If victory is so sweet for a fan half across the globe, how much more for the team who worked so hard to earn that championship ring? I bet it was delish.
I’m no basketball expert. I tend to notice different things in the game if you read my previous blog. I’m an outsider in the world of the NBA perennially confused about who’s who. I don’t know the difference between charging and offensive foul. One thing I know for sure, though. I love this game! I revel every time the Miami Heat wins. I’m still in good spirits when we lose because either the game was close or the opposing team was just great. I enjoy that kind of intense competition.
You see, my husband is a die-hard LeBron James fan. He rooted for him when he was still with Cleaveland and remained loyal when he chose to be with Miami. He was the same with Jordan, rooting for him whichever team or sport he played. I know that he’s been praying for 9 years for LeBron to win a championship. He looks at things objectively. He knows what a great athlete he is and he understands why he had to make “the decision” although he would’ve wanted that LeBron did it differently. I actually agree with him on that.
I don’t really get why people hate LeBron so much. In fact, it’s only in basketball that I saw being a “hater” as being part of a cool posse. I think it’s the most pathetic posse to be a part of. It’s like fans in general are afraid to recognize his greatness because they’ll be dubbed as sissies. It’s a “guy thing” to be part of the “hating elite.” Well, I think it’s a “gay” thing (no offense to my gay friends whom I love), a glorified male version of gossip girl filled with backbiting. Being a “hater” became a bandwagon that everyone jumped into without much thought.
For us, we painfully watched the 2011 season go by without a championship. What a dark and dreary experience it was to watch LeBron hesitate to take those shots during the finals against the Dallas Mavericks after watching him carry the Heat in spectacular playoffs series against the Chicago Bulls and the Boston Celtics. It was like watching a clone play the game for him, lost beyond recognition. Then I realized that it’s exactly what happened. He got lost. Lost his identity, his love for the game, and his drive altogether.
When the Miami Heat franchise decided to do that “celebration” I knew they were headed downhill. I remember saying, “Oh no, pride goes before destruction.” When LeBron said the infamous “not one, not two…” statement, it sealed the deal. At the back of my mind I recited a verse I kept close to my heart, “God opposes the proud but gives grace to the humble.”
God created a cosmic humble pie and gave each member of the Heat team a mouthful. Dwayne Wade and Chris Bosh had extra toppings of injuries. LeBron got half of that holy humble pie complete with a crunchy criticism crust filled with insult flavor. He needed that. The entire team needed that. I felt bad for my husband when they lost but I knew that God’s timing was perfect and losing was part of God’s impeccable time.
A year later and I saw something I never saw before. A change in character. We were excited to have another shot at the ring. I was more excited to see how LeBron would redeem himself. It started with a statement coming from him on how he contemplated, sought help from other people, and went back to the basics–from playing to silence his critics to simply playing because he loves the game.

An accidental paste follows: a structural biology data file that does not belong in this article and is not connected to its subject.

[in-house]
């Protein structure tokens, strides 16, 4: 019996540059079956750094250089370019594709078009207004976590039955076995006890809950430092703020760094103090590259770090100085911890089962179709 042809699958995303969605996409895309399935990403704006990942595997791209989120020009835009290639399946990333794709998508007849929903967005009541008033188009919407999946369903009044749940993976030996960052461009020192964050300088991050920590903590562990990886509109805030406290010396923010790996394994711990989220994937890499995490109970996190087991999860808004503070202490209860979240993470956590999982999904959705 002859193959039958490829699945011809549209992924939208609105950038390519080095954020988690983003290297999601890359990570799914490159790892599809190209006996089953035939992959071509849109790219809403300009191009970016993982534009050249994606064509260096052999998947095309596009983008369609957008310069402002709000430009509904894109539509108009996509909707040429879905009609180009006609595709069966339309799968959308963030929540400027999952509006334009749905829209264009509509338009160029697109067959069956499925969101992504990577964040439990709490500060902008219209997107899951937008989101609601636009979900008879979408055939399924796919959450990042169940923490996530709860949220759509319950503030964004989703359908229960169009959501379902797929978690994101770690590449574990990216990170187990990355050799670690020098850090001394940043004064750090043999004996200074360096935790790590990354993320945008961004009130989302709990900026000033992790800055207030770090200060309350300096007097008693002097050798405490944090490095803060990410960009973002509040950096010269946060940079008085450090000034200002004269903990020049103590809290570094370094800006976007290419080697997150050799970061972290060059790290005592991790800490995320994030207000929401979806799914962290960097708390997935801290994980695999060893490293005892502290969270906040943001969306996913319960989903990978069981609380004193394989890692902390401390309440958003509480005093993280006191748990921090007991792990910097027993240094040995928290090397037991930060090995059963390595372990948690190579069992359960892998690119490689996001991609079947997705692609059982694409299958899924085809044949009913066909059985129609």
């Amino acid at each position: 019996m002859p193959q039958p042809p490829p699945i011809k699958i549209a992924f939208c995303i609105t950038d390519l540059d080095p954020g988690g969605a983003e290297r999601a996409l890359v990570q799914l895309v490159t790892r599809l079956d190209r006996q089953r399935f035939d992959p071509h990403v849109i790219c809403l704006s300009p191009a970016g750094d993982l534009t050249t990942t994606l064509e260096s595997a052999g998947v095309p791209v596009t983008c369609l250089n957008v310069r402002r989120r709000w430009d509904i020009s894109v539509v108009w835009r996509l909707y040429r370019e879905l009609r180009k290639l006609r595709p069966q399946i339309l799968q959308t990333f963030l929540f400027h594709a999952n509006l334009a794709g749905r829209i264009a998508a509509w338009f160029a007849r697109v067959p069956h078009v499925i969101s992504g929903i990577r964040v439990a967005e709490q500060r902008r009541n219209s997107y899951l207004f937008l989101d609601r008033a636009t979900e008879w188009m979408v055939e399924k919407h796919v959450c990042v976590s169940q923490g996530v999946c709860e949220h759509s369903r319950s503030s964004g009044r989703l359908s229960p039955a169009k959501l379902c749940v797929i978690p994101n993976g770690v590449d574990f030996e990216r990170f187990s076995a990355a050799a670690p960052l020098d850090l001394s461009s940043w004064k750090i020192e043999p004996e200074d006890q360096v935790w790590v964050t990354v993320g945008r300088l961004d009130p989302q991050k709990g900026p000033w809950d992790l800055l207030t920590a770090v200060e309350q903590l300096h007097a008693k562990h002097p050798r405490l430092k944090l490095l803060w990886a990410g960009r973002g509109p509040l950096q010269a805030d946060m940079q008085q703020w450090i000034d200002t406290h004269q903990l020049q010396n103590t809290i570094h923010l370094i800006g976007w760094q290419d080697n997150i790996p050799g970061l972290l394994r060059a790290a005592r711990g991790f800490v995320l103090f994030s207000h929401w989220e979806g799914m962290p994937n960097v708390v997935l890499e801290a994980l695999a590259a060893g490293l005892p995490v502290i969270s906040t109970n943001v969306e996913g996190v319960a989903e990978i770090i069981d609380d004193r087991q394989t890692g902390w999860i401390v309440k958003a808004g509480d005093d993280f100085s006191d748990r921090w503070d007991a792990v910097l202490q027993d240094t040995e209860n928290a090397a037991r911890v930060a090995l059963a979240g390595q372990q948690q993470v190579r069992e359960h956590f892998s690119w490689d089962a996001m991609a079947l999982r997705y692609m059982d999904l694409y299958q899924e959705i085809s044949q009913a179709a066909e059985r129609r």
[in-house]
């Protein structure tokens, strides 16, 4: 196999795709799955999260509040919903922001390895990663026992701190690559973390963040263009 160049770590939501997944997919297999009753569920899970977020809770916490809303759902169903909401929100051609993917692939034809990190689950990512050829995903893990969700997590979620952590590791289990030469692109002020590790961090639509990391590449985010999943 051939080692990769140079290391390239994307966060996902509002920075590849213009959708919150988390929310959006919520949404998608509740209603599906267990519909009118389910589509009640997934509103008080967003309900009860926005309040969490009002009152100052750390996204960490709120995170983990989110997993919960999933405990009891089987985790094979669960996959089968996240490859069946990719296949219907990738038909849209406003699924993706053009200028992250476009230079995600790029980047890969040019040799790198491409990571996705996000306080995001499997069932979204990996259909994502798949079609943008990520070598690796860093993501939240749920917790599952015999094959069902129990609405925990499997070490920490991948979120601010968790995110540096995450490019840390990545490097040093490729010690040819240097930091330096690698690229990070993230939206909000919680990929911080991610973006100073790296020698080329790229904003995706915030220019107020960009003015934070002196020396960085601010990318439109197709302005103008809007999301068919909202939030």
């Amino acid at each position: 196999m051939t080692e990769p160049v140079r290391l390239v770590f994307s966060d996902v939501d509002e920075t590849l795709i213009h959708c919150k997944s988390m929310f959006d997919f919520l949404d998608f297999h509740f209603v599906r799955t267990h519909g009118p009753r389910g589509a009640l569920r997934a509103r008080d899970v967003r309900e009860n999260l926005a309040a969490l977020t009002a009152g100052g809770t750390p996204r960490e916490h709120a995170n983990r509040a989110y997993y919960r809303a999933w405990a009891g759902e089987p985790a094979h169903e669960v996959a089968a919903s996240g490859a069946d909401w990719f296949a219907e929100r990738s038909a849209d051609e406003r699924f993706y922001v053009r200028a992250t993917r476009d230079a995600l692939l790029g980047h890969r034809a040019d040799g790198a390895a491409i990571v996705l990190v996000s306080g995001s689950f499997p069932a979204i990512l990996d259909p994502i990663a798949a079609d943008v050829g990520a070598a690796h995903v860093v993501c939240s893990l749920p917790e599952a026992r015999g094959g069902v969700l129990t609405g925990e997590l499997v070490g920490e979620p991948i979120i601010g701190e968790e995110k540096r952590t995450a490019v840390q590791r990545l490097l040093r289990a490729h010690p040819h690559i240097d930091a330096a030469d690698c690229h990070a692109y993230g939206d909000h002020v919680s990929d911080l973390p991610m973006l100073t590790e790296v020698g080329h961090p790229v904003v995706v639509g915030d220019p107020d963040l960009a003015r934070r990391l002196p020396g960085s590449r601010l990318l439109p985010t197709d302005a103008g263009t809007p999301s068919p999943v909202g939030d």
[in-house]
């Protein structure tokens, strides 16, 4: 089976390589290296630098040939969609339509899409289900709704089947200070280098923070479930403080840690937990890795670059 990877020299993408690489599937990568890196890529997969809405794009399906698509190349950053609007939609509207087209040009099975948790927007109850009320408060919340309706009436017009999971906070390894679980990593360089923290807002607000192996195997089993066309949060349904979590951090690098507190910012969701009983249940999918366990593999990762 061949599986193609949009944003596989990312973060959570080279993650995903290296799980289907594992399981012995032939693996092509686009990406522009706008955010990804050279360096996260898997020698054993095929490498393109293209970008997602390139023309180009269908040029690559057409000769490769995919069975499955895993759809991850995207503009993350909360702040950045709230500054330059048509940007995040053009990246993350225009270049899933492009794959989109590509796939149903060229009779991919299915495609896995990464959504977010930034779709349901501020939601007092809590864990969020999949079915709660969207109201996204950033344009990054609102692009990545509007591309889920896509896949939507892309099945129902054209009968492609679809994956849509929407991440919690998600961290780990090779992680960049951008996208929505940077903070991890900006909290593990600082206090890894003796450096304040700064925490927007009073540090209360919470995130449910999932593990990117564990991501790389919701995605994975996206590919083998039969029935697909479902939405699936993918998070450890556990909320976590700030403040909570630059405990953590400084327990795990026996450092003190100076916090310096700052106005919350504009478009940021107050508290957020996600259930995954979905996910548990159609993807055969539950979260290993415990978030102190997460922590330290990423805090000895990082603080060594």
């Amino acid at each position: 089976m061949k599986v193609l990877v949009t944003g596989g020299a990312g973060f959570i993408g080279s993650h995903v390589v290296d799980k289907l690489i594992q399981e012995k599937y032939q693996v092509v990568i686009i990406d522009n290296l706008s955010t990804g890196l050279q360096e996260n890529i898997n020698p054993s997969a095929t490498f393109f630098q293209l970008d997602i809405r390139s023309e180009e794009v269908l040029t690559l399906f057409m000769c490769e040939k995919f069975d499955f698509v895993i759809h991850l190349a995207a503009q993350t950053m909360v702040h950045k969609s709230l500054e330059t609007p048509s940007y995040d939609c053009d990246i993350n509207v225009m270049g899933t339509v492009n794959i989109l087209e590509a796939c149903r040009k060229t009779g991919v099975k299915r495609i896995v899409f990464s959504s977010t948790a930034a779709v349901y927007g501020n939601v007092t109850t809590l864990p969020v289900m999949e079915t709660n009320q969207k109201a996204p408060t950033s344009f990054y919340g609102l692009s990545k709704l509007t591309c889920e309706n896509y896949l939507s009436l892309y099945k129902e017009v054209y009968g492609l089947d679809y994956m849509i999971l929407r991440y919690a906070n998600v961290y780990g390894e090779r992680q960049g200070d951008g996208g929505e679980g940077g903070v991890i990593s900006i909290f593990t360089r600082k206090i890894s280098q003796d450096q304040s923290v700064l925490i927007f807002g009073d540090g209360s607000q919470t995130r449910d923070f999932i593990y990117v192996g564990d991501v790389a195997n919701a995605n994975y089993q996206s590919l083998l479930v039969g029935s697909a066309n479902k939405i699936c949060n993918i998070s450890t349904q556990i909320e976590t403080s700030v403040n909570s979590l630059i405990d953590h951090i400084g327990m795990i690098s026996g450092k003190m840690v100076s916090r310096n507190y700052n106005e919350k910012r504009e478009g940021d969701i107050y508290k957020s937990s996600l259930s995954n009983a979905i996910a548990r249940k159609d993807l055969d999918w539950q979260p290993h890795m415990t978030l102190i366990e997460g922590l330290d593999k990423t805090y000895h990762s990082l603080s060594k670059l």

His demeanor on and off the court changed, too. He was more calm and focused. He stopped tweeting. He tuned out the media. He read before games instead of playing loud hiphop music. He didn’t celebrate and made gestures after making awesome shots. During the final minutes of Game 5, Mario Chalmers was urging the fans to celebrate. LeBron called his attention, shook his head, and told him “not yet.” Very different from last year when he and Wade celebrated prematurely during Game 2 with overacting chest bumps. This time, he just went about his game, leading the Heat one possession at a time. No celebration until they deserved to do so.
God gave grace to the humble, indeed. LeBron James finally won his first championship ring along with regular season and finals MVP awards. He told the media that the best thing that happened to him last year was “losing the finals.” He said he was humbled and he needed that. He acknowledged his mistakes and learned from it.
When I prayed for the Heat to win, I prayed to God to answer it for His glory. I saw that He was glorified because He showed the world that He works in a different scheme. This world applauds the proud and mighty, God doesn’t. That’s why the Heat lost last year. God uplifts the humble. In His economy, the first is last and the last is first. I saw that first hand in the story of the Heat. Their journey to victory was filled with thorns and pain. Was it worth it? They would probably say very much. You can see it in the smile in their faces.
The long bitter road paved the way to forgiveness, humility, and change. Heat President Pat Riley said after the championship revelry, “forgive us for the decision, forgive us for the celebration, forgive us for saying not one, not two.”
I thank God for allowing me to see this team grow. It made the victory more significant because it was won not out of vengeance but out of a humbled team. Last year LeBron tweeted, “The Greater Man upstairs know when it’s my time. Right now isn’t the time.” This year, let me tell you this, LeBron: The Greater Man upstairs knew it was your time to be lifted because you humbled yourself.
The Heat experience for me is more than just a fan’s journey to winning a championship. It’s an opportunity to witness the character transformation of the player we root for. It’s an opportunity to see God’s principles at work even in the world of sports. It’s an opportunity to watch my team change and mature on and off the court. And oh, what a sweet experience that was. 🙂